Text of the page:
And for my Soul, what can it do to that?
Being a thing immortal as it self.
It waves me forth again.-
I'll follow it
Hor. What if it tempt you toward the Flood, my Lord?
Or to the dreadful Summit of the Cliff,
That beetles o'er his base into the Sea,
And there assume some other horrible Form,
Which might deprive your Sovereignty of Reason,
And draw you into madness? think of it.
Ham. It wafts me ftill: Go on, I'll follow thee-
Mar. You shall not go, my Lord. .
Ham. Hold off your Hand.
Hor. Be rul'd, you shall not go.
Ham. My Fate cries out,
And makes each petty Artery in this Body,
As hardy as the Nemean Lion's Nerve:
Still am I called? Unhand me, Gentlemen---[Breaking from them.
By Heav'n l’il make a Ghost of him that letts me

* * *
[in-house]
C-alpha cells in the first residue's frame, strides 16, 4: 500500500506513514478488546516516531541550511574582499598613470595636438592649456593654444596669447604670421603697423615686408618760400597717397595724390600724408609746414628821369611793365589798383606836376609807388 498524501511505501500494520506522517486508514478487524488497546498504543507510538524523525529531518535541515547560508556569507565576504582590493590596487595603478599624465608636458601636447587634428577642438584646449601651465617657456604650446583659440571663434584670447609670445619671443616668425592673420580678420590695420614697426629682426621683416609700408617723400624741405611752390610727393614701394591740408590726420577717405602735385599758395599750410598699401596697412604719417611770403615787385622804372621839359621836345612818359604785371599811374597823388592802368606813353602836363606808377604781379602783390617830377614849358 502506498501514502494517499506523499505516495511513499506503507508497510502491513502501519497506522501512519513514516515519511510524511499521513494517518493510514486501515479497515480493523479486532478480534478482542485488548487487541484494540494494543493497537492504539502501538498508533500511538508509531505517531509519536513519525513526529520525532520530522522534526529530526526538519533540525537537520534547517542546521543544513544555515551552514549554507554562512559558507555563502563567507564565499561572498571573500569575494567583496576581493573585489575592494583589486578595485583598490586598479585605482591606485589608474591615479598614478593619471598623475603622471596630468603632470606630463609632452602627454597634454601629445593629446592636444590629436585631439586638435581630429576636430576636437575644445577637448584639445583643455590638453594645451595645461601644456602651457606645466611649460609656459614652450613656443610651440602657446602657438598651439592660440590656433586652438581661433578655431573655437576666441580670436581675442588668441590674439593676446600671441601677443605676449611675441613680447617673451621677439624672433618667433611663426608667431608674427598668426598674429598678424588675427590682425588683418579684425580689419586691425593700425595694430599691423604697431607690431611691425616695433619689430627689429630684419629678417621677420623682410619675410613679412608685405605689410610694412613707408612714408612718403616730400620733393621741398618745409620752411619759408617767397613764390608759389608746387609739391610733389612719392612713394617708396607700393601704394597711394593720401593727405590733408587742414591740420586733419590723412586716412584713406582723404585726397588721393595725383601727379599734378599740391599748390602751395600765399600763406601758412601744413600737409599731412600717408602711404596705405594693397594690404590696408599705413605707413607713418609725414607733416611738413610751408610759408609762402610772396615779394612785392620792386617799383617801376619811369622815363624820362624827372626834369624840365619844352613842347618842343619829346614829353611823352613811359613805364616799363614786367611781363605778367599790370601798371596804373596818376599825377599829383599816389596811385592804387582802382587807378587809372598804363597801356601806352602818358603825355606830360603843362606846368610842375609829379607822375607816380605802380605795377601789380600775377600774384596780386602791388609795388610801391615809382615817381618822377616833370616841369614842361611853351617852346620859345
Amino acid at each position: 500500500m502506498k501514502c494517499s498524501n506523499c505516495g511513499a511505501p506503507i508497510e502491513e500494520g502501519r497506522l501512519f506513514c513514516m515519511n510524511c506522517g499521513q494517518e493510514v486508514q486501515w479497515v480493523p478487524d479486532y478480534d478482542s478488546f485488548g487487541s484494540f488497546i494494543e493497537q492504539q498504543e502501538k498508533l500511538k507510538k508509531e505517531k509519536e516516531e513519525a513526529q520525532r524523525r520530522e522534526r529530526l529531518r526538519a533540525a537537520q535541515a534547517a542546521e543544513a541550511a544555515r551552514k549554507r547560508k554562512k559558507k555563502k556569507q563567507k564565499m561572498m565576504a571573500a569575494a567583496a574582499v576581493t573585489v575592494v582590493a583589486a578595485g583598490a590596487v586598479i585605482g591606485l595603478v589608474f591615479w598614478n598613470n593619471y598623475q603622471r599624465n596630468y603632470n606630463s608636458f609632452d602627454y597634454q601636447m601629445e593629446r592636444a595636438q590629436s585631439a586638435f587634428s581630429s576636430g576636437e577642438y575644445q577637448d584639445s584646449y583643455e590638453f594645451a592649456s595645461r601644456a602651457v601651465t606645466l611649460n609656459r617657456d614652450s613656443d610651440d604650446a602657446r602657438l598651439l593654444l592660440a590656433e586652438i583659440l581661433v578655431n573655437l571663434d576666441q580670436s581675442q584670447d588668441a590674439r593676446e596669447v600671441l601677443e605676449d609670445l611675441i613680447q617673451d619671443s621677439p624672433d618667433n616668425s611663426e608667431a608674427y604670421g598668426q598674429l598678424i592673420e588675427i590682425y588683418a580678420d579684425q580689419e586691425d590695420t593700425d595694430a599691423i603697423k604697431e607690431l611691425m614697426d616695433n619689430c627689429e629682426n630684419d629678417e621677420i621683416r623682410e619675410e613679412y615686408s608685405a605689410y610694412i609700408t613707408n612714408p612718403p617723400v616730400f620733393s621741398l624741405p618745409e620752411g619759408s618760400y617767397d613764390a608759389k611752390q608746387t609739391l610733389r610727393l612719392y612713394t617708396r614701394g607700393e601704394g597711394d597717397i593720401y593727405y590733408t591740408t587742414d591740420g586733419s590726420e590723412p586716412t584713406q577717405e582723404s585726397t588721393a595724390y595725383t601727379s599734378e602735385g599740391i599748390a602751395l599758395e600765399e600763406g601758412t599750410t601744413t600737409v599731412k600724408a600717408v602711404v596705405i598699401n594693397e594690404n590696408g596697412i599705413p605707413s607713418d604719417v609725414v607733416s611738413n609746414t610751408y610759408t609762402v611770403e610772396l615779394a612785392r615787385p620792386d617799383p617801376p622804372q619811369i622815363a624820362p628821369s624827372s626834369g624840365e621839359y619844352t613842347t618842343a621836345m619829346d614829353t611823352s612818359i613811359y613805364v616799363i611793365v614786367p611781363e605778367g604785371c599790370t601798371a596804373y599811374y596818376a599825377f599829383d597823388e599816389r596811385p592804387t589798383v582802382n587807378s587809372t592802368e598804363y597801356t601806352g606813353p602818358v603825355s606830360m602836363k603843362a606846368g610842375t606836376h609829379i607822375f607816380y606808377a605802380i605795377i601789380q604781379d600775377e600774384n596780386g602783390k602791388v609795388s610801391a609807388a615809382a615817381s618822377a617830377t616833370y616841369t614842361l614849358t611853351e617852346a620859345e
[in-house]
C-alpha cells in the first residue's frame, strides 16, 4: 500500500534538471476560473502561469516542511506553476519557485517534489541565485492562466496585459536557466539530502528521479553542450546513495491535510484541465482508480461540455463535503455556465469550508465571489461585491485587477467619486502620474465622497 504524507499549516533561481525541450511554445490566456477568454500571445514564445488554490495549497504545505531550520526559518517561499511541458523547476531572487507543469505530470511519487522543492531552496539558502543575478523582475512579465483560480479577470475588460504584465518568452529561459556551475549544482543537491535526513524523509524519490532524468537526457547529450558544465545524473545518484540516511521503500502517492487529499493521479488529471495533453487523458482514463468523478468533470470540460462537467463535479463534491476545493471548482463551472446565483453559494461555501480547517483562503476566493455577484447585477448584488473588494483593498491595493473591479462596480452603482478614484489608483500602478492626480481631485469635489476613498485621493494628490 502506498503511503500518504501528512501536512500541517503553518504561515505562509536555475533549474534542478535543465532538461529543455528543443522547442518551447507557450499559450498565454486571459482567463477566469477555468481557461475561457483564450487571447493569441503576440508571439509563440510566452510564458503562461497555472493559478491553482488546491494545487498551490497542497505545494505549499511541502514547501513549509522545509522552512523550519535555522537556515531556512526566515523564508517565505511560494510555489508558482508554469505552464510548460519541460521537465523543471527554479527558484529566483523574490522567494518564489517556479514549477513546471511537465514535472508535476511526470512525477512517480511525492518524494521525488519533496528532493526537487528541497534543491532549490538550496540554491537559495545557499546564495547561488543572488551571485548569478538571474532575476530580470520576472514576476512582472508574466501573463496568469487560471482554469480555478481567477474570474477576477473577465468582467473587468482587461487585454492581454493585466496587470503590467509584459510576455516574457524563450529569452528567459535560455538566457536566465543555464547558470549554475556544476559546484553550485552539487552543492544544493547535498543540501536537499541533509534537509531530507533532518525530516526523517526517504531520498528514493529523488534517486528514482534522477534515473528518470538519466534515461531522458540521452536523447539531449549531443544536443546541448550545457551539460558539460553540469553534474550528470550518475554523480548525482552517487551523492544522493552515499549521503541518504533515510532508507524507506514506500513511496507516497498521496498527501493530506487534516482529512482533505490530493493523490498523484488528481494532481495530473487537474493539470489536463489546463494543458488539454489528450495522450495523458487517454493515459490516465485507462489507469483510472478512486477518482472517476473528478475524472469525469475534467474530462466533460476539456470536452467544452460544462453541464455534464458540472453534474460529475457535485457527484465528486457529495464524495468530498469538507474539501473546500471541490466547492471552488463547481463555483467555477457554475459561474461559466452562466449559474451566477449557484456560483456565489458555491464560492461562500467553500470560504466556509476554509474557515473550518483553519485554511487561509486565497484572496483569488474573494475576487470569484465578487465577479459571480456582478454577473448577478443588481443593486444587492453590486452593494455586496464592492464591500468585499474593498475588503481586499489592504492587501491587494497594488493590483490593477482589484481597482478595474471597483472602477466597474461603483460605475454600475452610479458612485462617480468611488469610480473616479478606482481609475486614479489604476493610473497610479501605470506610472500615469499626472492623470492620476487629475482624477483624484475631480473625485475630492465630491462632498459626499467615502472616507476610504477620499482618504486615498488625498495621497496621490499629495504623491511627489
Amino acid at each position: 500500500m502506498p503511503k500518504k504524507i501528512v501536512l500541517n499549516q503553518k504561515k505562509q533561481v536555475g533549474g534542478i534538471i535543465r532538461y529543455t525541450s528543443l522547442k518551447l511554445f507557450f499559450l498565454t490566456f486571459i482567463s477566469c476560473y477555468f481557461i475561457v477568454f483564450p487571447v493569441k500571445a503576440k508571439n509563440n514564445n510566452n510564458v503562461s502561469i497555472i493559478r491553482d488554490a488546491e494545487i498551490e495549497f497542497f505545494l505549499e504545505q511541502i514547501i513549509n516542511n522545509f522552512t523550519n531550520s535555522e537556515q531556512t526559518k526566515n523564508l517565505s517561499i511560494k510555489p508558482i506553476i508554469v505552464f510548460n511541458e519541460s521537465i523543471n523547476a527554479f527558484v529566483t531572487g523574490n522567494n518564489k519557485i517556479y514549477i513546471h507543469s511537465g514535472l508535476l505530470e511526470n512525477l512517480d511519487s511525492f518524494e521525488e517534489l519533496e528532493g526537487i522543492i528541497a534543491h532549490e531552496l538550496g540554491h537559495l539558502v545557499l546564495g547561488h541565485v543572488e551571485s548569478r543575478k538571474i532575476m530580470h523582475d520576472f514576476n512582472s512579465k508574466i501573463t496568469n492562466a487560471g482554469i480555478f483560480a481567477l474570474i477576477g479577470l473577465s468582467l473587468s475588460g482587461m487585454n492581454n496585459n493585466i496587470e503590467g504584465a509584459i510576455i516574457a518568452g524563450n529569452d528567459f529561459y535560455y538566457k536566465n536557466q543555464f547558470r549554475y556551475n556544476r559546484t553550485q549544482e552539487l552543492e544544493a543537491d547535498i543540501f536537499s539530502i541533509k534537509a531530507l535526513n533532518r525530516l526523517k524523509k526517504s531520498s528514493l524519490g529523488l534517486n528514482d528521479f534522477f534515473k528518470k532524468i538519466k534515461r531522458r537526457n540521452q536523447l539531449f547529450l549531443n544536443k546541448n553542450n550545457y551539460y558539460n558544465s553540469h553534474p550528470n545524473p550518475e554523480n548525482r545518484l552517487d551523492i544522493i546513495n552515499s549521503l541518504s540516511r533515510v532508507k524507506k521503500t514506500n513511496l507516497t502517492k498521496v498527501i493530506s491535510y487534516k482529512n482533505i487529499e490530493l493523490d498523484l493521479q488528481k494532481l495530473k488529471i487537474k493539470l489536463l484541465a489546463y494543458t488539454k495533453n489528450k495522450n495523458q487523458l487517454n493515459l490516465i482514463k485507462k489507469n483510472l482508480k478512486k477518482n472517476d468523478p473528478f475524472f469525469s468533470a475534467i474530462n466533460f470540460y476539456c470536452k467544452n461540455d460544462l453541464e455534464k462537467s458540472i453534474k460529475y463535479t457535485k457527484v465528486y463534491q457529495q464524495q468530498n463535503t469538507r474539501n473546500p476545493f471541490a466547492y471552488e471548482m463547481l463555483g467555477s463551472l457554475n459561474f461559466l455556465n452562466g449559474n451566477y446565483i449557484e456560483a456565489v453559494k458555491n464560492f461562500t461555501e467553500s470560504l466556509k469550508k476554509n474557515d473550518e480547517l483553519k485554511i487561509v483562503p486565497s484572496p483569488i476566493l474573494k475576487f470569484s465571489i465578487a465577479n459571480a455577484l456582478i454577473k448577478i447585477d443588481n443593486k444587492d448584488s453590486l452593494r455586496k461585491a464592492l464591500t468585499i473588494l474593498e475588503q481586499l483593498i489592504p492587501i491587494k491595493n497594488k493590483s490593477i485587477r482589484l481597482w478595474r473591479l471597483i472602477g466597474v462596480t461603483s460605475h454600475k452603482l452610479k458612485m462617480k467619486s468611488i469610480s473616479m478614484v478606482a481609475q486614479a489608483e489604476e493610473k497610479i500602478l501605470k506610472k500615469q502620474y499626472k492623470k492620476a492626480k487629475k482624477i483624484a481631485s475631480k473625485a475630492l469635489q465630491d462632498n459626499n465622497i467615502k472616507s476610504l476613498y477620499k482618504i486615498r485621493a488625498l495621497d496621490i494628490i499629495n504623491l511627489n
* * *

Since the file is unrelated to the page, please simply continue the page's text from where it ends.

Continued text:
I say away go on-I'll follow thee
[Exeunt Ghost and Hamlet.
Hor. He waxes desperate with Imagination.
Mar. Let's follow; 'is not fit thus to obey him.
Hor. Have after; to what issue will this come?
Mar. Something is rotten in the State of Denmark,
Hor. Heav'n will direct it.
Mar. Nay, let's follow him.
Enter Ghost and Hamlet.
Ham. Where wilt thou lead me? speak; I'll go no further.
Ghoft. Mark me.
Hum, I will.
Ghost. My hour is almost come,
When I to fulphurous and tormenting Flames
Must render up my self.
Ham. Alas poor Ghoft.
Ghost. Pity me not, buc lend thy serious hearing
To what I shall unfold.
Ham. Speak, I am bound to hear.
Ghoft. So art thou to Revenge, when thou shalt hear,
Ghost. I am thy Father's Spirit ;
Doom'd for a certain term to walk the Night,
And for the Day confin'd to fast in Fires;
'Till the foul Crimes done in my Days of Nature,
Are burnt and purg'd away. But that I am forbid